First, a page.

P g = P a + P σ
Thus, the higher the inner temperature, the higher the Pg; and the droplet expands under Pg with a larger volume and reduced shell thickness. Nonetheless, when the outer temperature of the droplet is lower than melting index of YSZ, it begins to solidify gradually from the surface to the center as shown in stage III; at this time, the droplet cannot expand any further. However, as shown in Figure 1b, if the ambient temperature is preserved above the melting index—which means stage II expansion—the outer surface of the droplet does not solidify, and the droplet can still expand with the increase in inner temperature, thus the particle with a larger volume and reduced thickness can be obtained after the solidification of the droplet.

4. Conclusions

YSZ HS powder with a reduced shell thickness was prepared by providing a heat preservation zone around the flying path of the particle during the plasma process. YSZ HS powder exhibited a shell thickness of about 3 μm when compared to the HS powder prepared by the plasma process without a heat preservation zone, which exhibited a shell thickness of about 8 μm. The mechanism of the formation of HS powder with a reduced shell thickness was that the droplet melted from the YSZ particle could expand more sufficiently in the heat preservation zone, which could prevent the solidification of the outer surface of droplets during the plasma process.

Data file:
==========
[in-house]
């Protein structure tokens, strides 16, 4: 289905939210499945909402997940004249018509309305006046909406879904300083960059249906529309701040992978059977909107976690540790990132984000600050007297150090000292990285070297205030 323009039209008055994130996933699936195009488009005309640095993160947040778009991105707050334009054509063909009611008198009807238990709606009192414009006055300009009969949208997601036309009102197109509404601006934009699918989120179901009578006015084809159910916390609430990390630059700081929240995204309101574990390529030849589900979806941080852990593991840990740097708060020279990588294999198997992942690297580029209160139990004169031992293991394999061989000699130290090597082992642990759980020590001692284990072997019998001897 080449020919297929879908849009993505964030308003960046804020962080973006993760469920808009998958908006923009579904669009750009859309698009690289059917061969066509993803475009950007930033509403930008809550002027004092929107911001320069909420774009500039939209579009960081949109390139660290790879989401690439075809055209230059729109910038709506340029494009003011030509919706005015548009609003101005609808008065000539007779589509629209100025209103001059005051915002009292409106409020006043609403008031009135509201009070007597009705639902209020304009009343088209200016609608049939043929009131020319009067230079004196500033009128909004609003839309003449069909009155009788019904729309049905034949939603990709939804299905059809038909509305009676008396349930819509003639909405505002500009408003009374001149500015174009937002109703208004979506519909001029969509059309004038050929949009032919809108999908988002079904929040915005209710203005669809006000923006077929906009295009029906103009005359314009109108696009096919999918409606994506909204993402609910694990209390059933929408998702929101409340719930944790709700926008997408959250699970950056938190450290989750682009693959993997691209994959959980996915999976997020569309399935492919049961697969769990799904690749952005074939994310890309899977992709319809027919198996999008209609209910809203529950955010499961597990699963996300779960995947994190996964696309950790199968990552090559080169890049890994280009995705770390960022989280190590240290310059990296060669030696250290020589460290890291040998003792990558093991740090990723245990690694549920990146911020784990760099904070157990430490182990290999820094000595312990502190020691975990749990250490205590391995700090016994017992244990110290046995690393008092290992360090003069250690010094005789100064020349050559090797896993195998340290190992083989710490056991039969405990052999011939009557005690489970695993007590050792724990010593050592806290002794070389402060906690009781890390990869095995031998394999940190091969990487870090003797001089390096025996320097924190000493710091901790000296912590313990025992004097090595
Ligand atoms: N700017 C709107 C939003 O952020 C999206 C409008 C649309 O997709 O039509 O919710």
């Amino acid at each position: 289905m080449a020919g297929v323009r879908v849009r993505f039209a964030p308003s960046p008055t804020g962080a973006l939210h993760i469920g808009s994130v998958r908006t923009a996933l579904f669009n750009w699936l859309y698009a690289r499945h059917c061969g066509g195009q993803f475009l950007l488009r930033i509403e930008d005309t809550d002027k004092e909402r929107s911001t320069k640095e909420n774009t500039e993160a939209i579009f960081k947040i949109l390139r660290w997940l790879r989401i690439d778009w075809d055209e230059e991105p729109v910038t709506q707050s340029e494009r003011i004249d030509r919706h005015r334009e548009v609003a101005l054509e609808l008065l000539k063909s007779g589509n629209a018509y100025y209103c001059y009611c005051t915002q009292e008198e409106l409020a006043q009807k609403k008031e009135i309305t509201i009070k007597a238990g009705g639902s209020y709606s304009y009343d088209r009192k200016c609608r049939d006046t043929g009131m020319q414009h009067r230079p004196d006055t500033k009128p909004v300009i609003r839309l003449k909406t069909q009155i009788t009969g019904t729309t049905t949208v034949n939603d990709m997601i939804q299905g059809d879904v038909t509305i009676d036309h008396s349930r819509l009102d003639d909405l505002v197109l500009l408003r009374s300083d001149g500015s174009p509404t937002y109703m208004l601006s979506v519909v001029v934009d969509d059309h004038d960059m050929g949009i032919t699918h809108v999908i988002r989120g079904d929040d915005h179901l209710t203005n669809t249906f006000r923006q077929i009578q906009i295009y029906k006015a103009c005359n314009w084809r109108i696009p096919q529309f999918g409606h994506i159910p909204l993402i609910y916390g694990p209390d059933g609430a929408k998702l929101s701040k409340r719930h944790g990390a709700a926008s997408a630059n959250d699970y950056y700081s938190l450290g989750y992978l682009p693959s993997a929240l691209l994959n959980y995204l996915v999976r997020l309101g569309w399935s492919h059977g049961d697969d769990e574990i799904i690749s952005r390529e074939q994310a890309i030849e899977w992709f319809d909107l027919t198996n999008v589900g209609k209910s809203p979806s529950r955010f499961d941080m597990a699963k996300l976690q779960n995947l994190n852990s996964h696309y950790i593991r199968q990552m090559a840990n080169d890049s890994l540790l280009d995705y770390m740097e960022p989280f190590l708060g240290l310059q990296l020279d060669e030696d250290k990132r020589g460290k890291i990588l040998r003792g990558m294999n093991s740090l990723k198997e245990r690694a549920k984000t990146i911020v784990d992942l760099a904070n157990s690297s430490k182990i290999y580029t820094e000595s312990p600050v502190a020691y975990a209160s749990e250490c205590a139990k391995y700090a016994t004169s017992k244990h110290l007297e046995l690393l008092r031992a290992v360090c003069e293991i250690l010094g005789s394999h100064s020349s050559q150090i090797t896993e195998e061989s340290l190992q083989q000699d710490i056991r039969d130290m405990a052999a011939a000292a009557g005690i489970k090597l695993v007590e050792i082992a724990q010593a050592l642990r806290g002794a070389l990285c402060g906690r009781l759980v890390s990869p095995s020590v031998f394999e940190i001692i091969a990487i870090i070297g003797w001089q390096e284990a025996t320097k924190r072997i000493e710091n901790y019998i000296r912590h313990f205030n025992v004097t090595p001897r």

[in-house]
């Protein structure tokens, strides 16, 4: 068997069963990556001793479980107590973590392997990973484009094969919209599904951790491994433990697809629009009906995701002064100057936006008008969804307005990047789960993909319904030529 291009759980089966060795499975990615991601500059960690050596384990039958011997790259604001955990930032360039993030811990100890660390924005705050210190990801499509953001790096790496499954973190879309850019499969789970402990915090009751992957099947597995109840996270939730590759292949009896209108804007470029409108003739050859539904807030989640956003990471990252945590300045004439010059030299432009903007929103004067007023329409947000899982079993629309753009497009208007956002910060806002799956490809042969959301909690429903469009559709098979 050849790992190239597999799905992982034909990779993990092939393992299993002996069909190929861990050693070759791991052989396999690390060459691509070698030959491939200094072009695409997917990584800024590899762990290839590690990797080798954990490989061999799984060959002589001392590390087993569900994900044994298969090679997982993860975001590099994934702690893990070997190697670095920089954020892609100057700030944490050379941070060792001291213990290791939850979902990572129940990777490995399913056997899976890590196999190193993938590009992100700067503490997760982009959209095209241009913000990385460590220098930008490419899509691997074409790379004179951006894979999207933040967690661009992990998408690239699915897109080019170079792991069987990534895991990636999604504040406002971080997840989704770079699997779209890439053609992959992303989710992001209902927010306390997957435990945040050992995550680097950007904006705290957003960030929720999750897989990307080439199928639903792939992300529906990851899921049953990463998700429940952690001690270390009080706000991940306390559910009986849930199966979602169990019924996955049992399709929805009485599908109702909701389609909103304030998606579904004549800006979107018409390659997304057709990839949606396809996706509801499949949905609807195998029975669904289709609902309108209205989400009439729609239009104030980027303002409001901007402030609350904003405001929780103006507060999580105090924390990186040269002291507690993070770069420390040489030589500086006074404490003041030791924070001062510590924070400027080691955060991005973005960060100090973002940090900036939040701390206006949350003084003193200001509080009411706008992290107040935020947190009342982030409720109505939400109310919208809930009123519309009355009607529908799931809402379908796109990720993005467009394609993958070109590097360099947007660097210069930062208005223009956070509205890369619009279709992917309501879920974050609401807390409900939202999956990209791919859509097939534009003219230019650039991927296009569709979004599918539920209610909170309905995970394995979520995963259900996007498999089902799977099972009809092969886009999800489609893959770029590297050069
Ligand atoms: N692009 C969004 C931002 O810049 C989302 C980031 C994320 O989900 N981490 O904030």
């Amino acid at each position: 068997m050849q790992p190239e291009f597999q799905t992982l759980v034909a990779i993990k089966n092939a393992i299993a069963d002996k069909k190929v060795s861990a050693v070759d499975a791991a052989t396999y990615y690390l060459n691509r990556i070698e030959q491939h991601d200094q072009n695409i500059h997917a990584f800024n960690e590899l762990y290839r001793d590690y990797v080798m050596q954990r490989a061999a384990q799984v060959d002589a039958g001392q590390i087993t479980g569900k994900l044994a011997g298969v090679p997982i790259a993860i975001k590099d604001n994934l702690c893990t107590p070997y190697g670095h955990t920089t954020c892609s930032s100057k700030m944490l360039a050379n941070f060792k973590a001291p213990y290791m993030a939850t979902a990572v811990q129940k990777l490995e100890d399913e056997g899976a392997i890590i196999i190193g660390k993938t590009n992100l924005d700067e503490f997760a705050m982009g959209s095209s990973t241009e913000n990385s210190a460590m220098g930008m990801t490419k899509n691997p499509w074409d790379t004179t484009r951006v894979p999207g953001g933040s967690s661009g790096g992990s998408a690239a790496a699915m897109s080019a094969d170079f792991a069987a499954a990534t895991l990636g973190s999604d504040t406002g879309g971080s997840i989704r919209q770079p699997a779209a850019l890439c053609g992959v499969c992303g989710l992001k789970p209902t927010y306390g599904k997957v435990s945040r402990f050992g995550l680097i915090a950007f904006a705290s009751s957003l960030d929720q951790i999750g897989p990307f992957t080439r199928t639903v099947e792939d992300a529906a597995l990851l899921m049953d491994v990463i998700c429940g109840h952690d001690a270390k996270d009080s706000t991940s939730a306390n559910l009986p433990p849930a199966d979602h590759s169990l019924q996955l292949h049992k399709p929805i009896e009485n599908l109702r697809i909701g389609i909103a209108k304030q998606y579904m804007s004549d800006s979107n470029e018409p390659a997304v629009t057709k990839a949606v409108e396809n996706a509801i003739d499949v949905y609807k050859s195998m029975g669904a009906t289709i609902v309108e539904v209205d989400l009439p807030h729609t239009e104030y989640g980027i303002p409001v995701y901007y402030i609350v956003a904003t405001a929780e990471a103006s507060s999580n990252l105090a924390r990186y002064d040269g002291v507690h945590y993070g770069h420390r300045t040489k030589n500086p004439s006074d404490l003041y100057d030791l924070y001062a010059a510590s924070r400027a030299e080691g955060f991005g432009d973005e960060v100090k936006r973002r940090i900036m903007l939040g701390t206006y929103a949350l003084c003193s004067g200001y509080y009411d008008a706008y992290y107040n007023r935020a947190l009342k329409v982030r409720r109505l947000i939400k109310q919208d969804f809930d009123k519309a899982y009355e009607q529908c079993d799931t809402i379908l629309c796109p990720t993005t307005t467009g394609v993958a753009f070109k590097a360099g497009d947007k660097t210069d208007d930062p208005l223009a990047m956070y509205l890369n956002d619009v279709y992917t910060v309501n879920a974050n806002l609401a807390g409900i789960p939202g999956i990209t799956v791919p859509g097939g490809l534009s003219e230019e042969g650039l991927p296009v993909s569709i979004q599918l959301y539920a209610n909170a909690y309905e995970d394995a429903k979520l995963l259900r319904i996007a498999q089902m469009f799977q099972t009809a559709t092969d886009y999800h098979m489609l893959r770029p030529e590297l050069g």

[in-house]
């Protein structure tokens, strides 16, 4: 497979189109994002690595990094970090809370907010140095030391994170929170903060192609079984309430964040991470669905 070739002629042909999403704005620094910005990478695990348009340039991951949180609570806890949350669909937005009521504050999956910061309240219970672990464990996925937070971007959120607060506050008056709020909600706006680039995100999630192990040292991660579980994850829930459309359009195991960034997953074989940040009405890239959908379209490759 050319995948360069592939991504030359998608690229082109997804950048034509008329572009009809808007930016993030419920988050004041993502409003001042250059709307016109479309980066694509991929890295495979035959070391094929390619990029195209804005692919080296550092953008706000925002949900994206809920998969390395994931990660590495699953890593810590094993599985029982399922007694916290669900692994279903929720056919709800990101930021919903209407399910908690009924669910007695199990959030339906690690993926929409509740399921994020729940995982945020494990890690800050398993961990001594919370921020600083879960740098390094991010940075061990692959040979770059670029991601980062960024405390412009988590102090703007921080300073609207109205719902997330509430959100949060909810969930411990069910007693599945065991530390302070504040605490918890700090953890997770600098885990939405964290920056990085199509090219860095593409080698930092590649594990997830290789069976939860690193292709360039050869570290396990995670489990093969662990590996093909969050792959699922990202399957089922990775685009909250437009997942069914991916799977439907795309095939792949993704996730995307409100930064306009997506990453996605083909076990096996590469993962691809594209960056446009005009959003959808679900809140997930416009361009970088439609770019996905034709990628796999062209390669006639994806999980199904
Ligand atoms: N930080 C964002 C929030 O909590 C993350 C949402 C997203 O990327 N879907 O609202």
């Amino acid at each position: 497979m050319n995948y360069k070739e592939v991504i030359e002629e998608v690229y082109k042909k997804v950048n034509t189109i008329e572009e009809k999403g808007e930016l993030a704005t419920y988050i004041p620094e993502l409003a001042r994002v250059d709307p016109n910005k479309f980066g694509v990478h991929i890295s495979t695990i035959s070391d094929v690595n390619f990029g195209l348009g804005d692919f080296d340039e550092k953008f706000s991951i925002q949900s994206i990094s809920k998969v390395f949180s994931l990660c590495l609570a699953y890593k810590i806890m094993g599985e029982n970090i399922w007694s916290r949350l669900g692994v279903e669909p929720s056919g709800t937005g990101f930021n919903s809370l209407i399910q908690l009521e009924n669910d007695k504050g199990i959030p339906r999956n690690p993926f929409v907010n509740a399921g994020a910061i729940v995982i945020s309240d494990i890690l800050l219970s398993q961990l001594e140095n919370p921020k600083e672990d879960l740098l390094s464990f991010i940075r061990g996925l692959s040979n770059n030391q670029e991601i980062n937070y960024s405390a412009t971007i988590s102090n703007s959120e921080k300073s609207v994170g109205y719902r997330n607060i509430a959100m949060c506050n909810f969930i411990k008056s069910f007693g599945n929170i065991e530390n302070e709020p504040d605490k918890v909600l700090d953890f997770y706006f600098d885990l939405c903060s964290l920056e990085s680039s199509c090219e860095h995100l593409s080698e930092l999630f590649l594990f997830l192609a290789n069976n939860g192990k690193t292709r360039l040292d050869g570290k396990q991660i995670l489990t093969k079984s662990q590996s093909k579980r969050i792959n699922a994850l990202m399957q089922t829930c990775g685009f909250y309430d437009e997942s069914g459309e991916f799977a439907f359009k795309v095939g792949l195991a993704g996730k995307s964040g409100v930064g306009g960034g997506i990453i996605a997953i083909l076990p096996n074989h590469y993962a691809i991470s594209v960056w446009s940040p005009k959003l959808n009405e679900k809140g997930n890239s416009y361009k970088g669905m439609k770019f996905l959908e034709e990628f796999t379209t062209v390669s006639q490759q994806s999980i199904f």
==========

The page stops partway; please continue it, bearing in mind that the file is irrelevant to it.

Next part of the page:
The results obtained from this article can be summarized as follows:
  • HS2 has a larger particle diameter, thinner shell thickness, and lower apparent density than that of AS and HS1.
  • For the main conditions of preparation of HS2 by the plasma process, aside from the amount of gas entrapped, entrapped gas pressure and ambient pressure, ambient temperature should also be taken into consideration, which prevents the surface from premature solidification.
  • By adding a heat preservation zone around the particle flying path during the plasma process, HS could be obtained with a larger particle diameter and thinner shell thickness.

Author Contributions

Conceptualization, L.Z. and Z.Z.; Methodology, L.Z.; Validation, Z.Z. and Y.G.; Investigation, Y.G.; Resources, H.C.; Data Curation, Y.D.; Writing-Original Draft Preparation, L.Z.; Writing-Review & Editing, Y.D.

Funding

This research was funded by National Science Foundation of China (No. 21676163).

Acknowledgments

The authors would like to thank Zheng Wang, Yi Yang, Bo Gao, Miao Bai, Songgeng Ge for excellent technical and material support.